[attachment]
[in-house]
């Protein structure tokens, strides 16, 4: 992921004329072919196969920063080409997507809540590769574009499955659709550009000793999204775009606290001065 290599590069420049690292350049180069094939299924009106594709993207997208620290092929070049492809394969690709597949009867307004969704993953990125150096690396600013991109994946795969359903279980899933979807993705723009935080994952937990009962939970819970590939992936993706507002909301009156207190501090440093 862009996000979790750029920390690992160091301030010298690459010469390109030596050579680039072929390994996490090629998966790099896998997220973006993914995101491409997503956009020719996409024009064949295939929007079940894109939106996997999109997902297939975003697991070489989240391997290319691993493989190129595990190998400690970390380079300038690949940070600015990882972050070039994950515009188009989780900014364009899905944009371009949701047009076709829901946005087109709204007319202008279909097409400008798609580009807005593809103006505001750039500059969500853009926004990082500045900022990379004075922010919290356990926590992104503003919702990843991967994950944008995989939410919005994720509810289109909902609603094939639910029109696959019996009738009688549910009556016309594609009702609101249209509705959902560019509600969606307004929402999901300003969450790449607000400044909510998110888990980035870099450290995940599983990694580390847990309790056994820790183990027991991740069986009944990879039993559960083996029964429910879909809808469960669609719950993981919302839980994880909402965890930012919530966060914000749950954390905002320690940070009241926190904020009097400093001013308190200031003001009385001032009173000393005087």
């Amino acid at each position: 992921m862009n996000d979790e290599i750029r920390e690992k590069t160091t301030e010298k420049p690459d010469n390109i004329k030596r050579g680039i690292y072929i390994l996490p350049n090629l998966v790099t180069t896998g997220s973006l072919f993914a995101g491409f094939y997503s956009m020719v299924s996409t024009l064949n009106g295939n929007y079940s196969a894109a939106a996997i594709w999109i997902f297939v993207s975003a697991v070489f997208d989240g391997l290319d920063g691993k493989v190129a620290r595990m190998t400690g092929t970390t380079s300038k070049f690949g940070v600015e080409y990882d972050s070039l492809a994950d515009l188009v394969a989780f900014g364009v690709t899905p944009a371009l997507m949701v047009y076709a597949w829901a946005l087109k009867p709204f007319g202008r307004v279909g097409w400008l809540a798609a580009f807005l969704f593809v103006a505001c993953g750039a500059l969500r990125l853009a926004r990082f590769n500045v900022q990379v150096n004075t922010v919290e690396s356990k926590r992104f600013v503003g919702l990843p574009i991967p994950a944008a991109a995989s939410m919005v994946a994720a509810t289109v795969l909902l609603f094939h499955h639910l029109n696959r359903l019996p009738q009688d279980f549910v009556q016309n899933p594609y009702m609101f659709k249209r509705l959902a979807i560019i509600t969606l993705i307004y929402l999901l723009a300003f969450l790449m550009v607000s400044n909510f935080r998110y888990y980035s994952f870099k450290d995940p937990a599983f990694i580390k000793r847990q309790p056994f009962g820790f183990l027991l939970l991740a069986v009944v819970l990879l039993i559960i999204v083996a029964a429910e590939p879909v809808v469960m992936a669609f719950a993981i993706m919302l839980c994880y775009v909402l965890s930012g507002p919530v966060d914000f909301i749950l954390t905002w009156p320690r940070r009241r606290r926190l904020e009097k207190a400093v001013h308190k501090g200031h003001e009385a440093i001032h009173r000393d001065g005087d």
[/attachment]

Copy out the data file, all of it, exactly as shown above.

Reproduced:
[in-house]
């Protein structure tokens, strides 16, 4: 992921004329072919196969920063080409997507809540590769574009499955659709550009000793999204775009606290001065 290599590069420049690292350049180069094939299924009106594709993207997208620290092929070049492809394969690709597949009867307004969704993953990125150096690396600013991109994946795969359903279980899933979807993705723009935080994952937990009962939970819970590939992936993706507002909301009156207190501090440093 862009996000979790750029920390690992160091301030010298690459010469390109030596050579680039072929390994996490090629998966790099896998997220973006993914995101491409997503956009020719996409024009064949295939929007079940894109939106996997999109997902297939975003697991070489989240391997290319691993493989190129595990190998400690970390380079300038690949940070600015990882972050070039994950515009188009989780900014364009899905944009371009949701047009076709829901946005087109709204007319202008279909097409400008798609580009807005593809103006505001750039500059969500853009926004990082500045900022990379004075922010919290356990926590992104503003919702990843991967994950944008995989939410919005994720509810289109909902609603094939639910029109696959019996009738009688549910009556016309594609009702609101249209509705959902560019509600969606307004929402999901300003969450790449607000400044909510998110888990980035870099450290995940599983990694580390847990309790056994820790183990027991991740069986009944990879039993559960083996029964429910879909809808469960669609719950993981919302839980994880909402965890930012919530966060914000749950954390905002320690940070009241926190904020009097400093001013308190200031003001009385001032009173000393005087």
């Amino acid at each position: 992921m862009n996000d979790e290599i750029r920390e690992k590069t160091t301030e010298k420049p690459d010469n390109i004329k030596r050579g680039i690292y072929i390994l996490p350049n090629l998966v790099t180069t896998g997220s973006l072919f993914a995101g491409f094939y997503s956009m020719v299924s996409t024009l064949n009106g295939n929007y079940s196969a894109a939106a996997i594709w999109i997902f297939v993207s975003a697991v070489f997208d989240g391997l290319d920063g691993k493989v190129a620290r595990m190998t400690g092929t970390t380079s300038k070049f690949g940070v600015e080409y990882d972050s070039l492809a994950d515009l188009v394969a989780f900014g364009v690709t899905p944009a371009l997507m949701v047009y076709a597949w829901a946005l087109k009867p709204f007319g202008r307004v279909g097409w400008l809540a798609a580009f807005l969704f593809v103006a505001c993953g750039a500059l969500r990125l853009a926004r990082f590769n500045v900022q990379v150096n004075t922010v919290e690396s356990k926590r992104f600013v503003g919702l990843p574009i991967p994950a944008a991109a995989s939410m919005v994946a994720a509810t289109v795969l909902l609603f094939h499955h639910l029109n696959r359903l019996p009738q009688d279980f549910v009556q016309n899933p594609y009702m609101f659709k249209r509705l959902a979807i560019i509600t969606l993705i307004y929402l999901l723009a300003f969450l790449m550009v607000s400044n909510f935080r998110y888990y980035s994952f870099k450290d995940p937990a599983f990694i580390k000793r847990q309790p056994f009962g820790f183990l027991l939970l991740a069986v009944v819970l990879l039993i559960i999204v083996a029964a429910e590939p879909v809808v469960m992936a669609f719950a993981i993706m919302l839980c994880y775009v909402l965890s930012g507002p919530v966060d914000f909301i749950l954390t905002w009156p320690r940070r009241r606290r926190l904020e009097k207190a400093v001013h308190k501090g200031h003001e009385a440093i001032h009173r000393d001065g005087d």